RV begins tearing apart, sinks into septic tank


By Chuck Woodbury
We found this bizarre news item in issue #43 of RVtravel.com, published January 26, 2003. We figured most of you missed it. It’s just too good to not pass along again.

I wrote it. It reads:

An item in the news caught my attention last week, and I bet you will find it interesting. It was about an RVing couple who ended up destroying their RV in a most unique and bizarre way.

As Florida State Park volunteers Susan and Paul Brennan pulled their $180,000 motorhome into the park-provided campsite, something very strange happened. “I felt the ground tremble,” Susan told the Tallahassee Democrat. “You could hear the metal twisting. I told him (Paul) ‘Get out; you’re going to tip over.'” Soon, the RV’s windows and windshield cracked, the roof buckled and the rear axle and steel frame bent. “It sounded like the movie Titantic,” explained Susan.

Little could they have known that their campsite was directly over an unmarked septic tank! Apparently, its topside concrete slabs had failed, allowing the RV to literally sink into the last place on earth an RVer would ever expect to visit. A park service ranger later commented there was no evidence that any other RV had ever sunk into such a place, perhaps earning the Brennans a place in RV history as the only RVers to ever sink a recreational vehicle into a sewage system.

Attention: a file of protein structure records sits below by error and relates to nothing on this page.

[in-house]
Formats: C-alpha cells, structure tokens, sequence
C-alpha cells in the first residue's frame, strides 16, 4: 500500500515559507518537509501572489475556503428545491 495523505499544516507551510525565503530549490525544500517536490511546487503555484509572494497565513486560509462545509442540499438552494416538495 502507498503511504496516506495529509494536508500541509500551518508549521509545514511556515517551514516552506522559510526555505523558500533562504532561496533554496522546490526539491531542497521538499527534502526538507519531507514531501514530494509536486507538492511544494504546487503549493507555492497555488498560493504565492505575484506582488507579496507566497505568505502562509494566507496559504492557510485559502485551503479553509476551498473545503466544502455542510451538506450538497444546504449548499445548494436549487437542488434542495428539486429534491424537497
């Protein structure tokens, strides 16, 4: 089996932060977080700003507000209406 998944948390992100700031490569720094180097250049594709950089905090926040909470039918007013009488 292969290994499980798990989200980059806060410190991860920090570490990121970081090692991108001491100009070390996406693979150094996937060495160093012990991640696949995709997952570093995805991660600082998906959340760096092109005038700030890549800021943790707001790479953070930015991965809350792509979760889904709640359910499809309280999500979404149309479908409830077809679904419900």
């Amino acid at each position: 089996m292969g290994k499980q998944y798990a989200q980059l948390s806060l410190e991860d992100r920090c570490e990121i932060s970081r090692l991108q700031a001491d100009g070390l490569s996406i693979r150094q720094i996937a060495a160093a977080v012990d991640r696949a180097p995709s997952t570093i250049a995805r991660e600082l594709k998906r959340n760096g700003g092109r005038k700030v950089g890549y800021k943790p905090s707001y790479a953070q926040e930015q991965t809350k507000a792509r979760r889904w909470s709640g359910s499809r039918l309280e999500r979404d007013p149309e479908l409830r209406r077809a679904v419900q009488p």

The (somewhat) happy ending to this story is that the state of Florida agreed to reimburse the Brennans for their RV, which was totaled.


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1 year ago

You should mention the lesson of this story for owners who park on grass on their own/friends’ private property — always know where the septic tanks and leech field are before rolling many tons over top of them.

Aside: Unmarked / abandoned tanks are a common nuisance, especially when selling real estate. One house I sold in VA, I was required by the state to dig up my backyard mostly at random until I FOUND an abandoned heating oil tank they insisted was “somewhere” in the yard. The guy I bought from didn’t have to prove the tank was gone to sell to ME, but the state was cracking down on these old hidden tanks. I have a metal detector and the knowledge to use a steel-probe instead of shovel, so found it without too much digging — only to find it had been properly cut open and filled solid. Sigh. But, I can imagine the trouble if someone suddenly fell into a rusty void while mowing the lawn…